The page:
The first discovery of a burrow dug by a giant sloth (an animal that became extinct thousands of years ago) in the Amazon region was made last month by researchers at the Geological Survey of Brazil (CPRM). The cave was not new to local residents in Ponta do Abunã, Rondônia state, but now it has been classified as a “paleo-burrow” (a cave dug by now-extinct animals).
According to geologist Amilcar Adamy, responsible for the discovery, the paleo-burrow is estimated to have existed for at least 10,000 years and is at least 100 meters long. Claw marks suggest it was dug by some large species. “No animals in the current local fauna can excavate like that,” he said.
The site was first visited by the geologists in 2010. According to Adamy, researchers were struck by the cave from the start because of its large, circular/semicircular shape, numerous interconnected tunnels, and length. “You can just stand up there and walk around, no need to bend over except at one point or another,” he said.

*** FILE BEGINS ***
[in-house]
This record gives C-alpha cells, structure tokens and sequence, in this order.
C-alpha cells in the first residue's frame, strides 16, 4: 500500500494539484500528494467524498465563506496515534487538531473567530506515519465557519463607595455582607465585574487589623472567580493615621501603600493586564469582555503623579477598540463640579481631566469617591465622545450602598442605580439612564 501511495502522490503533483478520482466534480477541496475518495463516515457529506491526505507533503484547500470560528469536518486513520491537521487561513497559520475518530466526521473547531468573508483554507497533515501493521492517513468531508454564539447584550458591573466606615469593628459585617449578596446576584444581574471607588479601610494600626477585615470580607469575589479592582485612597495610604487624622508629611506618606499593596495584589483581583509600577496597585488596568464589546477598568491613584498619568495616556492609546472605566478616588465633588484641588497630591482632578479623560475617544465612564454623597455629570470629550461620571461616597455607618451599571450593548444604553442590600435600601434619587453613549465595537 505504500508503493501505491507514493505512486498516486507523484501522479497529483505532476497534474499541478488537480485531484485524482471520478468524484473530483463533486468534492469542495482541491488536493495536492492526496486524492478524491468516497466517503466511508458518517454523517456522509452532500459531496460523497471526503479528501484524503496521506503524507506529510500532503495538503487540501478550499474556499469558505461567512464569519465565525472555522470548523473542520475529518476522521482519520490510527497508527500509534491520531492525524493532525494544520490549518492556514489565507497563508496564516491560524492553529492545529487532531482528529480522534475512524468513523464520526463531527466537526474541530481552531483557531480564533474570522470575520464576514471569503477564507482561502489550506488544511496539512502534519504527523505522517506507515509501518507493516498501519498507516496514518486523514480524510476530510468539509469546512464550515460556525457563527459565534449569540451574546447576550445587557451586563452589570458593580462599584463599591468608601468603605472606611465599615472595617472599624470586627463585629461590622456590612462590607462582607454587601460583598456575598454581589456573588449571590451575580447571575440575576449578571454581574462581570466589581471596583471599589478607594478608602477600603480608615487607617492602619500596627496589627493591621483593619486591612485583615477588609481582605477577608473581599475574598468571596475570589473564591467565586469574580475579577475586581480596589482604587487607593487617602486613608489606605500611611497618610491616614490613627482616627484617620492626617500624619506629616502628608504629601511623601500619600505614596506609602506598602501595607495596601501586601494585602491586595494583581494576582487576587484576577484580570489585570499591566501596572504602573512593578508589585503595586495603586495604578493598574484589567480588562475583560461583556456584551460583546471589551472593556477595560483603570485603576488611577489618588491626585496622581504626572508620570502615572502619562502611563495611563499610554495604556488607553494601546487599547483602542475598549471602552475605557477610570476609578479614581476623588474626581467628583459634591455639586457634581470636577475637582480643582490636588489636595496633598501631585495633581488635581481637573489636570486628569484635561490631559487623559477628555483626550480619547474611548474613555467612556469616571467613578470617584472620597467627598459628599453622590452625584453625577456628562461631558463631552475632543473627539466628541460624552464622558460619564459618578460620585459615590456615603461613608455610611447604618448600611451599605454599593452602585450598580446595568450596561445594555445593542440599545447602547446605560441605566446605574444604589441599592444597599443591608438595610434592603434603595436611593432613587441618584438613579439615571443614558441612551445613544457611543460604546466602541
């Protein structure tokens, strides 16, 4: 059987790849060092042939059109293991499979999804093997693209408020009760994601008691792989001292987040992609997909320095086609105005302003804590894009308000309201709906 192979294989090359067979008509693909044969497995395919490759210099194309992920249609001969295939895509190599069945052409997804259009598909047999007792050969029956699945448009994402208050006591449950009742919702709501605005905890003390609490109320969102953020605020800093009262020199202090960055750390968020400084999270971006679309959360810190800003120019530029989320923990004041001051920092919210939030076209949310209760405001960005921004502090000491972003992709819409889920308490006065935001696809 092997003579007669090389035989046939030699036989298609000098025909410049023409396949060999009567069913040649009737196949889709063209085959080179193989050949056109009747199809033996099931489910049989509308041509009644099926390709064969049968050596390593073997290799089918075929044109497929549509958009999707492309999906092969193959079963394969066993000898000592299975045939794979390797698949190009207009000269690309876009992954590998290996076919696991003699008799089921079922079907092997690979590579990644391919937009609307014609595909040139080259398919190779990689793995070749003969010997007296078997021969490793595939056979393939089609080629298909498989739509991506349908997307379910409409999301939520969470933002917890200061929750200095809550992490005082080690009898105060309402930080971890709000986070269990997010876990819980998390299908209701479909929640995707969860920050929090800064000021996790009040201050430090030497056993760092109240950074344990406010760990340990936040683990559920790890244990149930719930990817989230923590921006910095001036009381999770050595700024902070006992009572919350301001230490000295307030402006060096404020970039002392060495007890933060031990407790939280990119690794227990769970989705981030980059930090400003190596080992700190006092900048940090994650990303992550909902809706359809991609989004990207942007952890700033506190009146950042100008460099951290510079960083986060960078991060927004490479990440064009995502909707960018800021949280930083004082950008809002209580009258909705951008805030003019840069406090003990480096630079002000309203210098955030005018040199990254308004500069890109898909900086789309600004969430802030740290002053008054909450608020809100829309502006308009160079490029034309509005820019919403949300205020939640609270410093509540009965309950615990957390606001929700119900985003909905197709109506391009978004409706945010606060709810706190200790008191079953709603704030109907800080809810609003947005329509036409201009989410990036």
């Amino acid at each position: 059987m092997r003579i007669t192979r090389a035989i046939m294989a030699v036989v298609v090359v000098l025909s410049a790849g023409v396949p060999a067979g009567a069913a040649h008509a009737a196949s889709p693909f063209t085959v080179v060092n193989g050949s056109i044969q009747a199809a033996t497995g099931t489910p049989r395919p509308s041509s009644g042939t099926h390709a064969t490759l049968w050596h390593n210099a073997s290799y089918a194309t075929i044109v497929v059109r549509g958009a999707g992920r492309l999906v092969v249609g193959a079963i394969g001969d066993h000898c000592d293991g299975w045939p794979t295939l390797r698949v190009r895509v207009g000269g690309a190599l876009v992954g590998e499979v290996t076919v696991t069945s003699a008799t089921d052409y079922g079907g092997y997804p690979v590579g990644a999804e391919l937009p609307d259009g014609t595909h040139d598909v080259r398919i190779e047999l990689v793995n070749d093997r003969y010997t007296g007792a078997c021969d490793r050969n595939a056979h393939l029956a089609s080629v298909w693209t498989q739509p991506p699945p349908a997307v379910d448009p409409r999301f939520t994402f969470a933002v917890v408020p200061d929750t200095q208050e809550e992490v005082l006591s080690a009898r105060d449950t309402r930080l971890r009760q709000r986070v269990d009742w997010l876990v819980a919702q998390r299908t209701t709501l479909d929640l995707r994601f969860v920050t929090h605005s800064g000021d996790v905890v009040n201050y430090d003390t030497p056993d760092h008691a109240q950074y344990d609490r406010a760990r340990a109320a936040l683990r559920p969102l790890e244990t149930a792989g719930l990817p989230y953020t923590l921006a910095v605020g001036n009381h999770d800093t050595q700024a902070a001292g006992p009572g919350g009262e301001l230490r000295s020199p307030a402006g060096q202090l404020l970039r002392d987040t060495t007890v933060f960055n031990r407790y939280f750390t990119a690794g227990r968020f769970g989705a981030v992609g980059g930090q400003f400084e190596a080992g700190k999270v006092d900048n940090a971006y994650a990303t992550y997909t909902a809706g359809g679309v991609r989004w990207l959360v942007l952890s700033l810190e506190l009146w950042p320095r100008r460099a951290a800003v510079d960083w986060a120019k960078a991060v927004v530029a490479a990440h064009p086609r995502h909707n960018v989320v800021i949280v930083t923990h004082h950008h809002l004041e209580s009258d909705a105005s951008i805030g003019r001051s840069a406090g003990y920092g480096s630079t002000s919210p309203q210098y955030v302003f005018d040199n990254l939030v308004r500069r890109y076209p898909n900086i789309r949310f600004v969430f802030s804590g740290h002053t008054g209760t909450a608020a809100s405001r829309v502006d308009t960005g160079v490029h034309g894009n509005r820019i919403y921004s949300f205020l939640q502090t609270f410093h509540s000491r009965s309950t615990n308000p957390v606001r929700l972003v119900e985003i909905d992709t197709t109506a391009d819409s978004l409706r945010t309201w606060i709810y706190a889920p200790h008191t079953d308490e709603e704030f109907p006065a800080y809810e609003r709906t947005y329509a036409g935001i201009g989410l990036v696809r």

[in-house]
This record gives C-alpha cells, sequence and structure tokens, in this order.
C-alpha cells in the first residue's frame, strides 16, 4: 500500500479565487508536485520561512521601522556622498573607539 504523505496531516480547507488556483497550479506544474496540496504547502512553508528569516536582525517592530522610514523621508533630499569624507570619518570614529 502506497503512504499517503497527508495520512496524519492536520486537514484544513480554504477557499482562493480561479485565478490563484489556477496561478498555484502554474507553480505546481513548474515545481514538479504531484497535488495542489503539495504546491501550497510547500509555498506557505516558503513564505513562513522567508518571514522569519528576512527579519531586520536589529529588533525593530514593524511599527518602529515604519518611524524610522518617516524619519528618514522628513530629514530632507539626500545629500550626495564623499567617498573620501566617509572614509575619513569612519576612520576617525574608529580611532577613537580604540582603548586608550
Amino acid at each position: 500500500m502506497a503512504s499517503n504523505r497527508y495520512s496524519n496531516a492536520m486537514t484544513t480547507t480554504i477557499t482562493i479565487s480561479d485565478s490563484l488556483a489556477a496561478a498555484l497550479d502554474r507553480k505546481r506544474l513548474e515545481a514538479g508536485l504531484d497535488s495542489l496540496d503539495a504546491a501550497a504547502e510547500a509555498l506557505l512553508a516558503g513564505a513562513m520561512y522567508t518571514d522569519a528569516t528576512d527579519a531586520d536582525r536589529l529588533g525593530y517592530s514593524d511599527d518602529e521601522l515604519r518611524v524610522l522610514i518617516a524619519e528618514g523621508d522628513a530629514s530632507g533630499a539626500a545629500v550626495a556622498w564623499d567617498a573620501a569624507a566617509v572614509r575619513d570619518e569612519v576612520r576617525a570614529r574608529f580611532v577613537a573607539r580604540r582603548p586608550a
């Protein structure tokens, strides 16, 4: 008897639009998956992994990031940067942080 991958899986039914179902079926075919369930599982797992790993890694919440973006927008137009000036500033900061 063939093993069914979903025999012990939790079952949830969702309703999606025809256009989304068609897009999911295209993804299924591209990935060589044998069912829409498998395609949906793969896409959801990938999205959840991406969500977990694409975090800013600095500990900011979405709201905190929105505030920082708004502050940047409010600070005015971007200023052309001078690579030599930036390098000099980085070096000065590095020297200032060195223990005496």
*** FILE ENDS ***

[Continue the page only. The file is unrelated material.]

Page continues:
With little information to classify the cave, the CPRM team contacted researchers at the Federal University of Rio Grande do Sul (UFRGS) and the State University of São Paulo (UNESP), credited with the discovery of dozens of paleo-burrows in South and Southeast Brazil. With support from the two universities, the team was able to establish that the cave was indeed a paleo-burrow.
The area will be surveyed further to look for new burrows and examine the recent finding more in detail. The study is part of the Geodiversity Project Rondônia, which seeks to identify sites for geotourism that can help foster development in the region. When the cave will be open to visitors is still to be decided.
Translated by Mayra Borges